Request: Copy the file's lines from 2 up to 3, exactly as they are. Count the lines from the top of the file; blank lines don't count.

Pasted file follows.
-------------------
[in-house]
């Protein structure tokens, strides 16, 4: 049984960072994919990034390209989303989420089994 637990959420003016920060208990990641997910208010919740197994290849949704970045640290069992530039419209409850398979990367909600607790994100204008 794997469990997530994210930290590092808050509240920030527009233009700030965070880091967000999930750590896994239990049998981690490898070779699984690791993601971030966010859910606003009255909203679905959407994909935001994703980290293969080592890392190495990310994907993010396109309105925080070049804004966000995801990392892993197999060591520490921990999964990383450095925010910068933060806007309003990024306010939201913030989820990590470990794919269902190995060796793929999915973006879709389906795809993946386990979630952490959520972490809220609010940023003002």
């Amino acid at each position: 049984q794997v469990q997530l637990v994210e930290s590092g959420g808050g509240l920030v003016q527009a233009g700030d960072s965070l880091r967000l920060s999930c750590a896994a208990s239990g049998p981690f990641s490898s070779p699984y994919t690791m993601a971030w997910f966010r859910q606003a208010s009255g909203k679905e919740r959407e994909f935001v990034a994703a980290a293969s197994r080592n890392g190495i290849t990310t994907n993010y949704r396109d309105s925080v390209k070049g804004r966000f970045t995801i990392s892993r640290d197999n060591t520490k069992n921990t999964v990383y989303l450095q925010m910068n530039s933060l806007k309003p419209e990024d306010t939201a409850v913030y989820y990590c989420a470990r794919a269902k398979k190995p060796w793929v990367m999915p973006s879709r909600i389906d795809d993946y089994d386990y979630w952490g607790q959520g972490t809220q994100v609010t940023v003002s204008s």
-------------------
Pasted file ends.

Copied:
């Protein structure tokens, strides 16, 4: 049984960072994919990034390209989303989420089994 637990959420003016920060208990990641997910208010919740197994290849949704970045640290069992530039419209409850398979990367909600607790994100204008 794997469990997530994210930290590092808050509240920030527009233009700030965070880091967000999930750590896994239990049998981690490898070779699984690791993601971030966010859910606003009255909203679905959407994909935001994703980290293969080592890392190495990310994907993010396109309105925080070049804004966000995801990392892993197999060591520490921990999964990383450095925010910068933060806007309003990024306010939201913030989820990590470990794919269902190995060796793929999915973006879709389906795809993946386990979630952490959520972490809220609010940023003002």
């Amino acid at each position: 049984q794997v469990q997530l637990v994210e930290s590092g959420g808050g509240l920030v003016q527009a233009g700030d960072s965070l880091r967000l920060s999930c750590a896994a208990s239990g049998p981690f990641s490898s070779p699984y994919t690791m993601a971030w997910f966010r859910q606003a208010s009255g909203k679905e919740r959407e994909f935001v990034a994703a980290a293969s197994r080592n890392g190495i290849t990310t994907n993010y949704r396109d309105s925080v390209k070049g804004r966000f970045t995801i990392s892993r640290d197999n060591t520490k069992n921990t999964v990383y989303l450095q925010m910068n530039s933060l806007k309003p419209e990024d306010t939201a409850v913030y989820y990590c989420a470990r794919a269902k398979k190995p060796w793929v990367m999915p973006s879709r909600i389906d795809d993946y089994d386990y979630w952490g607790q959520g972490t809220q994100v609010t940023v003002s204008s």